Prescription drug coverage is an important component of Medicare coverage. Whether your clients want a Medicare Advantage plan or a free-standing Part D plan, there are several factors to consider that will help them choose the best plan.

Since every insurer’s drug formulary is unique, you will need to see how each plan covers your clients’ medications. When you meet with clients, ask them to bring a list of their medications and dosages, including the type of delivery (such as pill, capsule, liquid, etc.), as formularies sometimes distinguish between different modes of delivery. Bear in mind, it is not uncommon for clients to tell agents that they are taking a brand-name medication when they are actually taking a generic version of a drug. For this reason, it’s important they make note of the exact medication name that appears on their prescription. You should also ask clients to bring a list of their preferred pharmacies.

When reviewing an insurer’s formulary, in addition to checking if it covers each of a client’s medications and what tier the medications fall on, look for the following information:

  • Special Requirements – Are there preauthorizations, step edits, or quantity limits?
  • Mail Order Requirements – Some clients like mail order whereas others prefer to pick their medications up at the pharmacy. Does the plan provide options that match the client’s preferences?

You will also want to check the following:

  • Pharmacy Network – Are the client’s preferred pharmacies in the plan’s network? Is there a national pharmacy network that allows a client who travels the option to fill prescriptions while out of town?
  • Total Out-of-Pocket Costs – In addition to the premium, is there a deductible, how do copays and coinsurance add up for the client’s list of medications, and how will the Part D coverage gap affect the client?

Explaining the Part D Coverage Gap for 2024

The Inflation Reduction Act of 2022 includes several provisions to lower prescription drug costs for Medicare beneficiaries over the next few years. In 2024, changes to the Part D coverage gap will require Part D plans and drug manufacturers to pay a greater share of the costs. This eliminates the 5% coinsurance for those reaching the catastrophic coverage phase. Although many of your clients may have heard of the “donut hole,” they may not fully understand how it works.

There are three distinct phases of the coverage gap:

Initial Coverage Phase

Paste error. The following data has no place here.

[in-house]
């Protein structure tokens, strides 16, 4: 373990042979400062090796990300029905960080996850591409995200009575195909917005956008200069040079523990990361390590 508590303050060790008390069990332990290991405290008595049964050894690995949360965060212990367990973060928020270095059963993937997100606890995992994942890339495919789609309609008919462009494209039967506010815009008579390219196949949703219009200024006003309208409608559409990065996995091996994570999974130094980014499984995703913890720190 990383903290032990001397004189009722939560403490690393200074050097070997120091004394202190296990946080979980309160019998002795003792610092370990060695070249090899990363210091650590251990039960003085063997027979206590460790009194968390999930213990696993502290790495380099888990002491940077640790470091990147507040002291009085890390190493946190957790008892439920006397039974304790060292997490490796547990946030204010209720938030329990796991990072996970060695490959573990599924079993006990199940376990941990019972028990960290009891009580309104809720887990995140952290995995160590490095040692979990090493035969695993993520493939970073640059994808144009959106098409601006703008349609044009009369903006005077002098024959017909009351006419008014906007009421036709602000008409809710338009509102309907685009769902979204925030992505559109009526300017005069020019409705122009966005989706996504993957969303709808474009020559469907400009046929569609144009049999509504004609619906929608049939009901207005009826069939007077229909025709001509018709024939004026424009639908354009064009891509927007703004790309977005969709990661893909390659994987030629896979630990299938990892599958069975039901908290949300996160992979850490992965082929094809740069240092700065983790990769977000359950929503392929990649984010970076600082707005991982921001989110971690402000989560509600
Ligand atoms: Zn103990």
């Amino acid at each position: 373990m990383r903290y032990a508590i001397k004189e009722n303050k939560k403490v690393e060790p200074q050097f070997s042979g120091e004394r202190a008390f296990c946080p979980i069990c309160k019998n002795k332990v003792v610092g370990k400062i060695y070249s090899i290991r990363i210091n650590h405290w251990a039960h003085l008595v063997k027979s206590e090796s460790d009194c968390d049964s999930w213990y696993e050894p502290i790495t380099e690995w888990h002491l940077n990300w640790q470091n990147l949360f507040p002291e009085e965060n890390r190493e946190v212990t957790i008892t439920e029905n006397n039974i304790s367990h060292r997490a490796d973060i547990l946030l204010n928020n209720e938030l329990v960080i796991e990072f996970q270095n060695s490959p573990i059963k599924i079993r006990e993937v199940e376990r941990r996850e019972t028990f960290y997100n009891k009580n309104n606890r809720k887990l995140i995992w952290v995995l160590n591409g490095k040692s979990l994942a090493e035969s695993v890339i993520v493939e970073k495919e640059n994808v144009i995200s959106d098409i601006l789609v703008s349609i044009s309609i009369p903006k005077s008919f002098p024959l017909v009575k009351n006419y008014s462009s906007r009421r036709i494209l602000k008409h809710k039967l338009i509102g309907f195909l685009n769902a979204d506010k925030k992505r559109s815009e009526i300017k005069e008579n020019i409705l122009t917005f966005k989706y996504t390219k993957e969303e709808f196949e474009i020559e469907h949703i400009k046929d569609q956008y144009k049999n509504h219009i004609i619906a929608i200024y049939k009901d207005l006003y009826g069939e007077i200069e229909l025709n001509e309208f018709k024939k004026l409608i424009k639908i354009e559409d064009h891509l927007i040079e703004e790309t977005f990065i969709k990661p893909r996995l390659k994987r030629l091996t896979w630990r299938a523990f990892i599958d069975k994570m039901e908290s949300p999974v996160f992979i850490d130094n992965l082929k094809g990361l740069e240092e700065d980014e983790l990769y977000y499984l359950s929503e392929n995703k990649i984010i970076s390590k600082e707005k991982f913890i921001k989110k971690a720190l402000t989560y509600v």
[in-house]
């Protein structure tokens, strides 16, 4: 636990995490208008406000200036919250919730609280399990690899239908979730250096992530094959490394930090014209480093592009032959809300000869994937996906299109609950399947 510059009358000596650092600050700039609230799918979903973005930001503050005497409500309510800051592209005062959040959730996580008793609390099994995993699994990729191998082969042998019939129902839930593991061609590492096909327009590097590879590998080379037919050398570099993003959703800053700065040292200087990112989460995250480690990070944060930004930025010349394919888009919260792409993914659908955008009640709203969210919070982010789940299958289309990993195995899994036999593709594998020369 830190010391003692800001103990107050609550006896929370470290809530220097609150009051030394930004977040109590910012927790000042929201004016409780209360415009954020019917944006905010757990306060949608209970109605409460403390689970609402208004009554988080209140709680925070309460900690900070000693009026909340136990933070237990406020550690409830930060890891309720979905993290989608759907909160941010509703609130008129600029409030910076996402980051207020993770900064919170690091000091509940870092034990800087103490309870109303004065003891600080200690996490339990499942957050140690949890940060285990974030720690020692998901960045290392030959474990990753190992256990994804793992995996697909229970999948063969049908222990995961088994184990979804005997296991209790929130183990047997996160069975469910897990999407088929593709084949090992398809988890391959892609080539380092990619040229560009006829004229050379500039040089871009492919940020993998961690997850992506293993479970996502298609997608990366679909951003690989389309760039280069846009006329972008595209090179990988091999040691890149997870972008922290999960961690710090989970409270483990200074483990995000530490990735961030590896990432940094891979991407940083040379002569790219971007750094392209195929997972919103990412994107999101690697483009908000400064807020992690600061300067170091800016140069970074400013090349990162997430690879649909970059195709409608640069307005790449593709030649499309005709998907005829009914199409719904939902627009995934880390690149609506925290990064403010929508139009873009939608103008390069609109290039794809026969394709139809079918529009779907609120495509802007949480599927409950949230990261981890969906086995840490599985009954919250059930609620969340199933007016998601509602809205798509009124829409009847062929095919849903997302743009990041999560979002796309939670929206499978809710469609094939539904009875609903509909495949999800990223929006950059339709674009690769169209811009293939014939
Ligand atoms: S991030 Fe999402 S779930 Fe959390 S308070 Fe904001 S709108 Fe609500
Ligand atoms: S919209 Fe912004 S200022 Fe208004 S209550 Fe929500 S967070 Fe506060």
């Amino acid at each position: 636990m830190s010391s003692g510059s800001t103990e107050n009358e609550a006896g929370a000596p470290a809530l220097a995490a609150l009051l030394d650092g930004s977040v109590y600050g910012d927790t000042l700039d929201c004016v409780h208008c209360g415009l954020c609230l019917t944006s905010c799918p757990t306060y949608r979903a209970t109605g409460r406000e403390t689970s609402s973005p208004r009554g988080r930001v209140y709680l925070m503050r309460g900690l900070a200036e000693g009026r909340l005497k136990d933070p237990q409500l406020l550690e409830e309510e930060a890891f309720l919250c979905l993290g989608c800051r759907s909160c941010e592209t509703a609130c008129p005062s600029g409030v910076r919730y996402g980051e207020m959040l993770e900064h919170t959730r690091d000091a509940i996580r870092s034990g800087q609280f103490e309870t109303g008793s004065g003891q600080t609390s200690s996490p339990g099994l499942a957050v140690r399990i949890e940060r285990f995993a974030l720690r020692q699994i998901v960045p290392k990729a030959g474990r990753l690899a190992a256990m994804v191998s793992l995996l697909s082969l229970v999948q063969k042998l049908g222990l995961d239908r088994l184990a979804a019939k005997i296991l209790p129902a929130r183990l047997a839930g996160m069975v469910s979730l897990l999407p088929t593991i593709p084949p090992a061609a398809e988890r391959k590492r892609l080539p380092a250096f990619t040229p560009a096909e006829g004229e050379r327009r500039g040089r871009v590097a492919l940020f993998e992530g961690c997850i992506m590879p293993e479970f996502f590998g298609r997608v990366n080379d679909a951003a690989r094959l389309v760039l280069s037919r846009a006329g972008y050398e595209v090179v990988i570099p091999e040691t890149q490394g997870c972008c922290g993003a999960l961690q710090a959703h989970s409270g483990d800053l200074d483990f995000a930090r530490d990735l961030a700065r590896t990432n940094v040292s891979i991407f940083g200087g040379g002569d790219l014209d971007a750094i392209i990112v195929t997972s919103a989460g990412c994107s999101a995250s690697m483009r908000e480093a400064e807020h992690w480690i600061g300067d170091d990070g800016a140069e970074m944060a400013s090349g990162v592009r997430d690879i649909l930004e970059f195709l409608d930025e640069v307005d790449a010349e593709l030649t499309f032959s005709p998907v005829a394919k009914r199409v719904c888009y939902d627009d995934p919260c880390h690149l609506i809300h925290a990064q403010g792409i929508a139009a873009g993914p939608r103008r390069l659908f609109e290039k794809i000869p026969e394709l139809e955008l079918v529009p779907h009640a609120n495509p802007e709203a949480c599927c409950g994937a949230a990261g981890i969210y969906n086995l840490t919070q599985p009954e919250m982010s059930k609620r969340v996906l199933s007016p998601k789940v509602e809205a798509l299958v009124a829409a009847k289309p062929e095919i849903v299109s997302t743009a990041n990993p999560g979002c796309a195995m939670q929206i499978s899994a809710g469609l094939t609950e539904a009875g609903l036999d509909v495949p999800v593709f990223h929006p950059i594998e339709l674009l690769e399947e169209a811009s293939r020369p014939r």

The individual is responsible for any deductible (if applicable to the plan and medications), copays, and coinsurance. This is based on which tier the medications fall on.

Beneficiaries will stay in the initial coverage phase until the cost of their drugs totals $5,030 (an increase from $4,660 in 2023). At this point, beneficiaries will enter the coverage gap.

Coverage Gap or Donut Hole

In the coverage gap, beneficiaries are responsible for 25% of the cost of covered medications at the pharmacy (the discount is automatically taken at the point of sale) until their out-of-pocket costs reach $8,000 (an increase from $7,400 in 2023). At this point, they enter the catastrophic coverage phase.

Catastrophic Coverage Phase

Once their year-to-date out-of-pocket costs reach $8,000, beneficiaries will have $0 cost for the rest of the calendar year. Previously, beneficiaries in this phase had to pay 5% of the cost of the drug.

In 2025, the Inflation Reduction Act will cap all out-of-pocket drug expenses for Medicare beneficiaries at $2,000, effectively eliminating the donut hole.

Other Important Information to Share

  • Copays for covered insulin remain at $35, regardless of whether beneficiaries have met their deductible. The donut hole will not impact insulin costs.
  • When beneficiaries change plans mid-year, the donut hole calculations move with them – they do not start all over again.
  • Part B medications are not part of the donut hole calculation. These medications count toward the out-of-pocket maximums on medical plans.

Help Paying for Prescription Costs

Some of your clients who struggle to pay for their medications may qualify for Extra Help/LIS. In 2024, LIS will expand to give full LIS subsidies to those whose income is at 135% to 150% of the federal poverty line and who meet resource requirements. Currently, only beneficiaries whose income is below 135% of the poverty line qualify for full benefits. Beneficiaries may also receive assistance from the Texas Rx Assistance Program, which is open to all residents in the state of Texas.

Your clients will appreciate the time you take to educate them on prescription drug coverage and finding the right Medicare plan to fit their needs. When they know you are looking out for their best interests, you build their trust and develop long-term relationships.

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